M1 Carbine in 8mm Kurz? The Spanish 7.92×33 CB-51 Prototype Assault Rifle

The M1 Carbine is a lightweight, handy weapon that is well-liked by many. One of its weakest points for many people, however, is its cartridge: The .30 Carbine caliber is regarded by some as being too weak to be a true intermediate caliber round fully capable of effective 300m fire. Still, the .30 Carbine is short, so maybe there is another caliber out there that could fit into an M1 Carbine’s action while giving it a little more punch… It turns out that during the late 1940s and early 1950s, at least one Spanish small arms designer felt the same way, and invented the gun in the Forgotten Weapons video below:

Ian does something a little odd in the video when he identifies the rifle as being “heavily influenced by the M1 Garand”, and continues to repeat that idea several times in the video. He’s not entirely wrong, but… To my eye the rifle looks much more obviously derived from the M1 Carbine, not the M1 (Garand) Rifle. There are a couple of clues to this: The general style of the action (mechanically similar to both rifles, but aesthetically much more M1 Carbine than Garand), the fire control group, and the mass on the operating rod. Interestingly, in lieu of the tappet gas system, the Mosqueton CB-51 uses a fixed piston with many turbulence-generating rings, that looks inspired by the StG-44.


You can see how similar the Mosqueton is to the M1 Carbine below:


Calling this rifle an M1 Carbine copy isn’t quite doing it justice, honestly (although it makes for a very snappy title). The rifle isn’t in truth a direct clone of anything, although it does seem to take more from the M1 Carbine than anything else. Besides the different gas system, the rifle features an odd grip safety, and a very German-looking front end, as well as stripper clip guides!

It’s worth noting that while this rifle is called “CB-51”, it’s not the only rifle called CB-51. It seems to me that maybe “CB-51” was the name of a trial or a program to which these different weapons were submitted, although that’s only speculation on my part.

Nathaniel F

Nathaniel is a history enthusiast and firearms hobbyist whose primary interest lies in military small arms technological developments beginning with the smokeless powder era. In addition to contributing to The Firearm Blog, he runs 196,800 Revolutions Per Minute, a blog devoted to modern small arms design and theory. He is also the author of the original web serial Heartblood, which is being updated and edited regularly. He can be reached via email at nathaniel.f@staff.thefirearmblog.com.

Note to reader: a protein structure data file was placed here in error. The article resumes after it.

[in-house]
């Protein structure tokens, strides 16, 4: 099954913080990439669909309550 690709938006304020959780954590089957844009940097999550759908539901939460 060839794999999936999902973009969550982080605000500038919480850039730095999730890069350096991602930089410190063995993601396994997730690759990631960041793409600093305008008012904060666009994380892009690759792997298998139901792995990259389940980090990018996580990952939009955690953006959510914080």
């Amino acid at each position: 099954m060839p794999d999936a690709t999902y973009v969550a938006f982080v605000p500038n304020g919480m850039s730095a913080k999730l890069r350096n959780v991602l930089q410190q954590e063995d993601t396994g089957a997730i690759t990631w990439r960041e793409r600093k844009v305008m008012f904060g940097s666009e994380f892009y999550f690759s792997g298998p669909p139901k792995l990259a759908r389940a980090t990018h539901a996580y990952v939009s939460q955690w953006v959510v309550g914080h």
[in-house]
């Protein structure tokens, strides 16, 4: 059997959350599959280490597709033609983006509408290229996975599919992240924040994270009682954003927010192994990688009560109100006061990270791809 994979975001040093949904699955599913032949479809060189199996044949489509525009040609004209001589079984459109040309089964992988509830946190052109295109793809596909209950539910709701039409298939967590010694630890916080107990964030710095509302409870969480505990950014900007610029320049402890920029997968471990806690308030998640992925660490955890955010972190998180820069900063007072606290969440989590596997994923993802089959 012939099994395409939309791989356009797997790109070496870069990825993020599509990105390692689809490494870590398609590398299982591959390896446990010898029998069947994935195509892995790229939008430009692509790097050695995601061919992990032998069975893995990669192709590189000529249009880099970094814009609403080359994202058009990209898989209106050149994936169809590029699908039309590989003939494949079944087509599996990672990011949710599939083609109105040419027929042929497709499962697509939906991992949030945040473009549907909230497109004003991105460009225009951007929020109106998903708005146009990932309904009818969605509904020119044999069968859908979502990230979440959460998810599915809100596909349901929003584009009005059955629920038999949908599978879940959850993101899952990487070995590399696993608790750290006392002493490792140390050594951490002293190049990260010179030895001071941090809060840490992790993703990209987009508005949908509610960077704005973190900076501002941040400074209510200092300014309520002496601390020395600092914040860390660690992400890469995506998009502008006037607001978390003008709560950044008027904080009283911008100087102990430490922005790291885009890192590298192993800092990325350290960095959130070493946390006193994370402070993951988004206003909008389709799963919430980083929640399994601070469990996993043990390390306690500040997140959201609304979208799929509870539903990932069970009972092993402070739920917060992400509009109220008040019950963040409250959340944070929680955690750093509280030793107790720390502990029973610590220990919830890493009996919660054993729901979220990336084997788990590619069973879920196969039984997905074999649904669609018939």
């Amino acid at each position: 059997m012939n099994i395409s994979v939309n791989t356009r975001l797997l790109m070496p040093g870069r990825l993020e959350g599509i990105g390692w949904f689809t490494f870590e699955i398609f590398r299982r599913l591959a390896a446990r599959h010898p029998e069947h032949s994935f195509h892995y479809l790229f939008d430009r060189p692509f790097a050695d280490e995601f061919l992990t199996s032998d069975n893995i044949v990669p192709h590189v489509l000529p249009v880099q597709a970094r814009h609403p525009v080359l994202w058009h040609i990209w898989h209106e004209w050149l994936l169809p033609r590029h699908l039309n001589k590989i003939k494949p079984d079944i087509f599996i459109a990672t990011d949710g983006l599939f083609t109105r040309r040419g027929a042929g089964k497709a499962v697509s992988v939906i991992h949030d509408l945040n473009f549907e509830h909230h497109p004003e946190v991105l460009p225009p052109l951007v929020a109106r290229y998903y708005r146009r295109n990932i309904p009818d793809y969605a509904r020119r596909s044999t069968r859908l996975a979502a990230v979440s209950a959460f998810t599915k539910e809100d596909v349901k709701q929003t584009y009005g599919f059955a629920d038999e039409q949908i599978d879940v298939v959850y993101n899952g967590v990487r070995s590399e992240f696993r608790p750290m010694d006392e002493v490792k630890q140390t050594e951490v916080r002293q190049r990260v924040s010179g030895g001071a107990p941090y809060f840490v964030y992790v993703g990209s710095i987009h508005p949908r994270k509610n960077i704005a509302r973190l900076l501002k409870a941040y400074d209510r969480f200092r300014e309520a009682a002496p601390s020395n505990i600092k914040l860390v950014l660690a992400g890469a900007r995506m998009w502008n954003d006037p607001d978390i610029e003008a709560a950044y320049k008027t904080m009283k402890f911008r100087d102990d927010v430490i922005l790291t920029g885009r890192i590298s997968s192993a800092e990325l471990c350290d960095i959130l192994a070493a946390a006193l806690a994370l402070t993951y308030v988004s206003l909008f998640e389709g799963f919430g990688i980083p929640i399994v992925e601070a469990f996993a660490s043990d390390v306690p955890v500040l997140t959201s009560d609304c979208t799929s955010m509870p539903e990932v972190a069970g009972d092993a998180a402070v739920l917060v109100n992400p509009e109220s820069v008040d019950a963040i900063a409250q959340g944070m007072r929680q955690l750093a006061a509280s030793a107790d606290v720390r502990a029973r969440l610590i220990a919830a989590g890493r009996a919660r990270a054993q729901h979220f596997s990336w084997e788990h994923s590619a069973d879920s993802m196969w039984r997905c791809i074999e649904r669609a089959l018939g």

• Joe

    Was a U.S. .30 Kurz even prototyped, or did Ordnance just ignore it and drive on with the 7.62×51?

    • They ignored it.

      • JustAHologram

        Not surprising, how long did it take for them to take note of the 6.5x55mm’s smaller bore advantages?

        • valorius

          They never did- they skipped right to the 5.56mm

          • Tom

            To be fair the 5.56mm was an off the shelf solution that was (at least in the environment at the time) superior to 7.62mm NATO. As for 7.92mm Kurtz it was a compromise round made more for ease of wartime production rather than being a great intermediate round so even had the US seen the advantage of intermediate rounds it would make sense to skip it.

          • valorius

            The 5.56mm is an intermediate round.

          • WELLS SHANE

            the 5.56 is not the better round to 7.62mm NATO .I have used both . I do not like the 300 BLACKOUT. Like the 30 better.

          • CommonSense23

            There are lots of factors that make the 5.56 a better military round than 7.62.

          • WELLS SHANE

            Have you ever shot anyone with ether round.MR STONER .Made the M16 with the 308 in mind.Have you did the ballistics. I am a vet and i have used both.The N.V.A . used auto and what you called spray tactics .There’s would go through the jungle trees our 556 would not.I would carry the M14 or the 60. Young guy’s today worry to much about weight to much.

        • .30 caliber was considered superior to smallbore stuff for a long time due to its versatility. In particular, it was felt that .30 caliber offered superior AP, API, and tracer performance.

          • JustAHologram

            And to an extent there is truth to that statement but one would think the weight savings would have some bearing.

          • That’s why they chose .30 cal and not .338. Smallest caliber that meets the requirements.

  • Reid

    So this is basically a “what-might-have-been” version of the real world’s Mini-30, practically speaking.

  • Nomar Abdiel Vazquez Vazquez

    Repeat after me: hooakin de la kalzada bayo